Across Canada, there continues to be a rising trend in self-represented litigants. With this comes the need for these individuals to understand the rules and procedures of the court to ensure efficient, fair and affordable access to justice.
In the recent decision of Bloomer v Workers Compensation Board (2020), Alberta’s Court of Appeal confirmed that motion judges have no authority to correct the procedural missteps of self-represented litigants, reinforcing the expectation that self-represented litigants familiarize themselves with the relevant legal practices and procedures pertaining to their individual case.1
While the Court acknowledged the disadvantages encountered by self-represented litigants, it nevertheless confirmed that the same statutory regime and rules apply regardless of whether the litigants have legal representation or not.
Self-represented litigants may be shown some flexibility in the judicial process in the manner in which they are guided and shown leniency at times. However, there are instances where Courts are limited in their flexibility, where there simply are no redo’s, such as with court filings.
Filing Mistakes Can Prove Costly
Hypothetical: Let’s say you come and notice that your child’s vehicle is damaged; it appears to have been rear-ended while parked, and you have good reason to believe it was the fault of your neighbour. (Ex: Security camera footage).
Since the vehicle is owned by your 17-year-old, you decide in an effort to save costs to bring an action in small claims court against your neighbour for the cost of the repairs. You draft up the claim under your child’s name, file it in the Court’s e-filing system and click submit. Moments later, you realize you used the wrong form and now you need to correct the form you’ve submitted. What’s the fix and will it cost you?
Unfortunately yes, and the fix is not as straightforward as hoped. Since the claim involves a minor, or as the court defines it (a person with a disability), the court clerk would not be able to accept a Form 23A “Intent to Withdraw” or “Notice of Discontinuance” due to Rule 23 of the Rules of Civil Procedure. A registrar is unable to sign off on this change due to the involvement of a minor.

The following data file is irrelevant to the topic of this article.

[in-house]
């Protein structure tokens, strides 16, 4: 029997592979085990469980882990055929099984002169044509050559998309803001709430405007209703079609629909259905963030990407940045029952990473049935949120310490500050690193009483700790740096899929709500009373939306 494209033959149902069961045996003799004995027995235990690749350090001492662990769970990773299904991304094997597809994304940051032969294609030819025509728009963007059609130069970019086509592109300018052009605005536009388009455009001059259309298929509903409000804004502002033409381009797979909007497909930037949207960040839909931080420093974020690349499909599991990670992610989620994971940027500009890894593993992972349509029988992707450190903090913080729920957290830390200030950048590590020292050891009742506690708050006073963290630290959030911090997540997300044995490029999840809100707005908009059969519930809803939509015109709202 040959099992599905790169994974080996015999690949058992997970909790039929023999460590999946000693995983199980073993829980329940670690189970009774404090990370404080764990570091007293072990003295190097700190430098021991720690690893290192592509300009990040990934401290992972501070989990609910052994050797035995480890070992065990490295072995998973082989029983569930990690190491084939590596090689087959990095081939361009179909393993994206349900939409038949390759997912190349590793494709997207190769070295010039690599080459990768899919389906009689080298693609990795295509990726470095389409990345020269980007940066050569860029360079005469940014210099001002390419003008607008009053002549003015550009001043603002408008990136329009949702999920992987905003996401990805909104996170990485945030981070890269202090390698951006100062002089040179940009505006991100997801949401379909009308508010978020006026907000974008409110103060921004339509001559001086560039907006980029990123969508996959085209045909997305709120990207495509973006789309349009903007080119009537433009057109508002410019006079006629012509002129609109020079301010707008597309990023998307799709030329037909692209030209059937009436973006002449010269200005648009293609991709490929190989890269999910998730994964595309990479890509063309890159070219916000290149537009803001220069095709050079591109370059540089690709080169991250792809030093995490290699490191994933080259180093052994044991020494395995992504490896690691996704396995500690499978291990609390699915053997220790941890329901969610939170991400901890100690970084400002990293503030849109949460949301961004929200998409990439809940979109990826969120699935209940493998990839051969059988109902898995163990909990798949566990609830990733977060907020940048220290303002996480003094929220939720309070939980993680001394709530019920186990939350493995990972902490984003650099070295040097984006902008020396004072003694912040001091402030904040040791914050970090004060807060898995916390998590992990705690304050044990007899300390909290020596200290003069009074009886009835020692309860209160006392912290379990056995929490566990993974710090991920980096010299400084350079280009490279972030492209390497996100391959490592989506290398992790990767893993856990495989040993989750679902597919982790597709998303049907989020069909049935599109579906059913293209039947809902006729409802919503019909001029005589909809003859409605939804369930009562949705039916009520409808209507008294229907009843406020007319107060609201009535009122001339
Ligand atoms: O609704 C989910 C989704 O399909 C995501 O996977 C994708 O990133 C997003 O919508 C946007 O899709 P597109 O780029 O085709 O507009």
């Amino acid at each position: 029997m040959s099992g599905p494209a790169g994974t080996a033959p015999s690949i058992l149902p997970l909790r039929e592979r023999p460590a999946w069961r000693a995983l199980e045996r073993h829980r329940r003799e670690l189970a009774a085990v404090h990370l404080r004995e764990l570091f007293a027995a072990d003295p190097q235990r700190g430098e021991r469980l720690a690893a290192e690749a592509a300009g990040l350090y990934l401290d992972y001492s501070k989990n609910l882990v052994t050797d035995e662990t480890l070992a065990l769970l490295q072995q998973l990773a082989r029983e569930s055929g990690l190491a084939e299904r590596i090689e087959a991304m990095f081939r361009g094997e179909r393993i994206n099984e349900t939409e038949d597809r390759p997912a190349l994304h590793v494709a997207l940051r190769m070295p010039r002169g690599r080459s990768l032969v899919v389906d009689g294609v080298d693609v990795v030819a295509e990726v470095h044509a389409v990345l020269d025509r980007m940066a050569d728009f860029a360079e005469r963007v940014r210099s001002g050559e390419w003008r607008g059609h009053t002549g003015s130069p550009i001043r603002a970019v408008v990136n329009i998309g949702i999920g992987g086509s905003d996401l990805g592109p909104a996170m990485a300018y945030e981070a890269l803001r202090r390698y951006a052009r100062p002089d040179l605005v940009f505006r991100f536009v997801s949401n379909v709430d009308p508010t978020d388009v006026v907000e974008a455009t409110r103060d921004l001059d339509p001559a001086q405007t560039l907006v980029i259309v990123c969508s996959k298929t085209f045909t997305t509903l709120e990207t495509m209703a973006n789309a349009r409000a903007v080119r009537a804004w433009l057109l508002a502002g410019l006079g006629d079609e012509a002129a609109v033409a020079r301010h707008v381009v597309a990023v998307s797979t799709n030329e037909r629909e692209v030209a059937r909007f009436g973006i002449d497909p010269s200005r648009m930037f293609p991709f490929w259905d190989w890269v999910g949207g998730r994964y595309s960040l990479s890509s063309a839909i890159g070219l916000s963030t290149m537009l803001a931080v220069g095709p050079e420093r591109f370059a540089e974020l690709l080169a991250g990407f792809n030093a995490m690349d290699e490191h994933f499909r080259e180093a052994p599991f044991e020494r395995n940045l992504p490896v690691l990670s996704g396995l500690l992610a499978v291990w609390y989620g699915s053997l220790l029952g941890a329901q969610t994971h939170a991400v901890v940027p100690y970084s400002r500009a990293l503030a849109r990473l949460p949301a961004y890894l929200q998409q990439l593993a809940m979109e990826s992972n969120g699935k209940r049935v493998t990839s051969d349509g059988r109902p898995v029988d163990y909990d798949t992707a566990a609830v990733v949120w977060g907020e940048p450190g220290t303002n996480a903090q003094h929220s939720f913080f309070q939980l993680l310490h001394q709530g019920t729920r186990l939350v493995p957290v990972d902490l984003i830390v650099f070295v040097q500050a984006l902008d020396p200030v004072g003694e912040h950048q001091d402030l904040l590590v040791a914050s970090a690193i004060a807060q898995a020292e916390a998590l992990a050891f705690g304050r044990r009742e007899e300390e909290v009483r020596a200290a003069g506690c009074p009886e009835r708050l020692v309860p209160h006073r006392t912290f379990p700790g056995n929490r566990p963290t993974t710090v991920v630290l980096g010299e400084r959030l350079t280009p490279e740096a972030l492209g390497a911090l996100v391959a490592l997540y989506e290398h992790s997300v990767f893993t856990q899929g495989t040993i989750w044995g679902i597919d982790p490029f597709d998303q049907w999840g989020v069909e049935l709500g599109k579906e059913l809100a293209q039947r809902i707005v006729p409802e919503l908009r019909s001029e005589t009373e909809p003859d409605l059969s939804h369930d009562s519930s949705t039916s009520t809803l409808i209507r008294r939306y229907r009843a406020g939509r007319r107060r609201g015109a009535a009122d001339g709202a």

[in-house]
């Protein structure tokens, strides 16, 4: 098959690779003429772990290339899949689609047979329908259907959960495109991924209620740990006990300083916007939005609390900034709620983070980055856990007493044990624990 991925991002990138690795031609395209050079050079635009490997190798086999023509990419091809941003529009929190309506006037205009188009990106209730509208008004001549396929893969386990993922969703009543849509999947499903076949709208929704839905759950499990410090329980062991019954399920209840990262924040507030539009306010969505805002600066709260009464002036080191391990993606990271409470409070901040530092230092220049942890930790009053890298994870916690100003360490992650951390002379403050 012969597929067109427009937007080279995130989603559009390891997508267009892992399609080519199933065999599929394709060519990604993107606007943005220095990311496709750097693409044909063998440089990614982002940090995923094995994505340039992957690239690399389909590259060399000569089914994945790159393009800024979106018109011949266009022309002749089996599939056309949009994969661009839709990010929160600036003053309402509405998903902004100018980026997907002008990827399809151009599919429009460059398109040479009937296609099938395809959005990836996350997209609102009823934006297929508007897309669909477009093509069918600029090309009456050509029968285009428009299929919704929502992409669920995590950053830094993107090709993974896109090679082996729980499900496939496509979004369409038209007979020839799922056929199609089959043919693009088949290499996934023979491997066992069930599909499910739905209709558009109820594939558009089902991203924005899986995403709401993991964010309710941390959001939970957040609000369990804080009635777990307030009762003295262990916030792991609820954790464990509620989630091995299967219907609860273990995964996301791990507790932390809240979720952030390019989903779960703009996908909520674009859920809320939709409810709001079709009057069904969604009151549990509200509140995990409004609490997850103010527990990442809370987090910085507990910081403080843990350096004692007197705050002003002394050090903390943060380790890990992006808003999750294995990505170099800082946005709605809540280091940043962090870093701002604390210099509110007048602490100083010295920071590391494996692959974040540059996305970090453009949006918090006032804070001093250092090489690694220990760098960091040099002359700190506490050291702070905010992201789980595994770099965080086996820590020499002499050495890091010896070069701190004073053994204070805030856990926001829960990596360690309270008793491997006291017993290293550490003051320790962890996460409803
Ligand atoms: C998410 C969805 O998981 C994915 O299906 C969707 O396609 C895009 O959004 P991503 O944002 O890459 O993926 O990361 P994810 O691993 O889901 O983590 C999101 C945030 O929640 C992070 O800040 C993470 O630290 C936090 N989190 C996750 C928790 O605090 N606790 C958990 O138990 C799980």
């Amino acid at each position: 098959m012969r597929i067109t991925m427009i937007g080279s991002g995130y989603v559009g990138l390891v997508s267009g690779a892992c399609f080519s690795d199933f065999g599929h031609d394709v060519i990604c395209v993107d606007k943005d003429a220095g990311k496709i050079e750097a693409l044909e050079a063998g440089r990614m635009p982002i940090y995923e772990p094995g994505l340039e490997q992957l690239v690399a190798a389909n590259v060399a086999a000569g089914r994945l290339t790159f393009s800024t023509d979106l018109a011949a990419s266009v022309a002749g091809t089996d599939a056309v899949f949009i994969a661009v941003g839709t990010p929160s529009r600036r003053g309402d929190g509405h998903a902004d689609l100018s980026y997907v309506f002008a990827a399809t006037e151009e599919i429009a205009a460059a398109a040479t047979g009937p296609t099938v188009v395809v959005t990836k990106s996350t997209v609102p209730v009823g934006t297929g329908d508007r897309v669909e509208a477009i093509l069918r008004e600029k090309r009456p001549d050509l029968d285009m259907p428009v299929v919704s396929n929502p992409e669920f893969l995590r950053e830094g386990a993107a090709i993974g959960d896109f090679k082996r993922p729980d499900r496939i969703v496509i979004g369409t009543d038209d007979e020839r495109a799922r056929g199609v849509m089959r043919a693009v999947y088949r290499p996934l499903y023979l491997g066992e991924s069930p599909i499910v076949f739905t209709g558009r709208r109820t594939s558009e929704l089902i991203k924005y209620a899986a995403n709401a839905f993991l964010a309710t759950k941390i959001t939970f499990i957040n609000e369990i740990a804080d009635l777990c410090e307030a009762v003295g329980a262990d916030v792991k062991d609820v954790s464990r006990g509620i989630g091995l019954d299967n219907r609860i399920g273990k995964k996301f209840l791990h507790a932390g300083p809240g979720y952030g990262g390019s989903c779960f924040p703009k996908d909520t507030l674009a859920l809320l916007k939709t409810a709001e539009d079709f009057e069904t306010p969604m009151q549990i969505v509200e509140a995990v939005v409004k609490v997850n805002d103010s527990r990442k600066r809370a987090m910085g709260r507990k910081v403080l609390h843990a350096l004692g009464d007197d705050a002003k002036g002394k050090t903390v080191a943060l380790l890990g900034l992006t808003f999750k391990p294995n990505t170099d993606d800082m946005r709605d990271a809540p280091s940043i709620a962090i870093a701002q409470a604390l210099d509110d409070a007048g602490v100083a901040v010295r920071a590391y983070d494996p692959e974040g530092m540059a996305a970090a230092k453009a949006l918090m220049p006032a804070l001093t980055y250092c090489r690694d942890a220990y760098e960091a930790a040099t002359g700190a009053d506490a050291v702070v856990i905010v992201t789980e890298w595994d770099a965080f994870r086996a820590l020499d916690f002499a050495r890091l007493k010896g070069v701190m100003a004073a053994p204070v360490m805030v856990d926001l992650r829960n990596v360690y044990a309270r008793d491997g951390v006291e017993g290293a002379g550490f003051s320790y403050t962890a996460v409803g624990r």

RULE 23 DISCONTINUANCE AND WITHDRAWAL 2
Discontinuance by Plaintiff
23.01 (1) A plaintiff may discontinue all or part of an action against any defendant,
(a) before the close of pleadings, by serving on all parties who have been served with the statement of claim a notice of discontinuance (Form 23A) and filing the notice with proof of service;
(b) after the close of pleadings, with leave of the court; or
(c) at any time, by filing the consent of all parties. R.R.O. 1990, Reg. 194, r. 23.01 (1); O. Reg. 427/01, s. 10.
(2) If a party to an action is under disability, the action may be discontinued by or against the party only with the leave of a judge obtained on motion under rule 7.07.1. O. Reg. 19/03, s. 6.
To correct this mistake, it will require bringing a motion to a judge to explain what happened with respect to filing the incorrect form. When drafting this motion, the Court advises to provide notice to the other side, and if possible, to obtain their consent. If the opposing side has already filed an intention to defend, this change will likely involve cost consequences.
There are limits on the Court’s ability to relax the rules for self-represented litigants, particularly when it comes to contraventions or issues of non-compliance that affect deadlines, limitation periods and filing mistakes.
Takeaway: When going the route of self-representation, be careful when filing and familiarize yourself with the rules, procedures and protocols applicable to your case because mistakes can be costly.
Access to justice has become an important issue of focus in many areas of the law, particularly in family courts. It is important to rely on the help of experts and legal professionals to help navigate and guide you through the process.
This blog was co-authored by Student-At-Law Amar Gill.
“This article is intended to inform. Its content does not constitute legal advice and should not be relied upon by readers as such. If you require legal assistance, please contact a lawyer. Each case is unique and different and a lawyer with good training and sound judgment can provide you with advice tailored to your specific situation and needs.”